What are their structures without 13c nmr data it

Info iconThis preview shows page 1. Sign up to view the full content.

View Full Document Right Arrow Icon
This is the end of the preview. Sign up to access the rest of the document.

Unformatted text preview: you thinking about the positions of IR bands in terms of the two main influences: reduced mass and bond strength. Suggested solution Using the equation on page 64 of the textbook we find that the reduced mass of OH is 16/17 or about 0.94. When you double the mass of H, the reduced mass of OD becomes 32/18 or about 1.78 – nearly double that of OH. But when you double the mass of O, the reduced mass of SH is 32/33 or about 0.97 – hardly changed from OH! The change in the reduced mass from OH to OD is enough to account for the change in stretching frequency – a change of about √2. But the change in reduced mass from OH to SH cannot account for the change in frequency. The explanation is that the S–H bond is weaker than the O–H bond by a factor of about 2. So both both O–D and S–H absorb at about the same frequency. There is an important principle to be deduced from this problem. Very roughly, all the reduced masses of all bonds involving the heavier elements (C, N, O, S etc) differ by relatively small amounts and the differences in stretching frequency are mainly due to changes in bond strength, though it can be significant in comparing, say, C–O with C–Cl. Solutions for Chapter 3 – Determining Organic Structures 5 With bonds involving hydrogen does the reduced mass becomes by far the important factor. PROBLEM 6 Three compounds, each having the formula C3H5NO, have the IR data summarized here. What are their structures? Without 13C NMR data it might be easier to draw some or all possible structures befo...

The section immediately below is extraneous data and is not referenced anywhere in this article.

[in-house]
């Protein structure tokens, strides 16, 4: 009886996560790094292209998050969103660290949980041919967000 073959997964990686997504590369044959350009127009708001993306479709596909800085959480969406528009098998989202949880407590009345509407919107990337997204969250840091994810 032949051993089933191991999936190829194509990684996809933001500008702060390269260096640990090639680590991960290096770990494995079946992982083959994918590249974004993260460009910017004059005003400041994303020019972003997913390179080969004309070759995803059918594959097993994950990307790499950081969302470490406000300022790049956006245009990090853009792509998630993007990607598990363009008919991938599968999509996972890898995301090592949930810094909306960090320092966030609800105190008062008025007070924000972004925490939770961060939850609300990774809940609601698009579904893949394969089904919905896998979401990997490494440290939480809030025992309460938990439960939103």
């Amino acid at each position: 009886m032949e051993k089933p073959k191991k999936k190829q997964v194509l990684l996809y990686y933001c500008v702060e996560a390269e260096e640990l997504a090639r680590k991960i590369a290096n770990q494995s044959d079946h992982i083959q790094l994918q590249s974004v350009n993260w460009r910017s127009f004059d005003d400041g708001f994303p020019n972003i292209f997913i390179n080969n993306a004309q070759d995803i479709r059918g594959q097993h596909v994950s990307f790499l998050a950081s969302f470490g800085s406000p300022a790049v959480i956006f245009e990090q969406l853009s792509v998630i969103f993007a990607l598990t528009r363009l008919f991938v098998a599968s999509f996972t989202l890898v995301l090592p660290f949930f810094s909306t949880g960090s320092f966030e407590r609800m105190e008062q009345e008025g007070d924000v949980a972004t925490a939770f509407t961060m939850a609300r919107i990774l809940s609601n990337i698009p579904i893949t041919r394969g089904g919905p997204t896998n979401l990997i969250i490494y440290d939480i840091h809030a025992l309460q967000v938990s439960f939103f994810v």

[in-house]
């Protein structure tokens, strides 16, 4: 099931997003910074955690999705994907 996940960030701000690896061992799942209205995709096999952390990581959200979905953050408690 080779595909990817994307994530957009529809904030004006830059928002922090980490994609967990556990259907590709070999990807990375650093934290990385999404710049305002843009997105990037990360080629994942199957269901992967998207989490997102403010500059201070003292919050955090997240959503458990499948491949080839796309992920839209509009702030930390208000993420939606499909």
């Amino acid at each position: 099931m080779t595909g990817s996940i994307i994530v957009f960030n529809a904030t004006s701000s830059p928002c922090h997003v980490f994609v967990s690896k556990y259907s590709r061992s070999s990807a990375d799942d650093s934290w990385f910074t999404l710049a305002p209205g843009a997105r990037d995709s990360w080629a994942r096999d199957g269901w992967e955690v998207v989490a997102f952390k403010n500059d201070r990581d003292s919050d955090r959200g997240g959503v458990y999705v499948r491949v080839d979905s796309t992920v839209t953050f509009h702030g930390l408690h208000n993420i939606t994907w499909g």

View Full Document

This document was uploaded on 02/10/2014.

Ask a homework question - tutors are online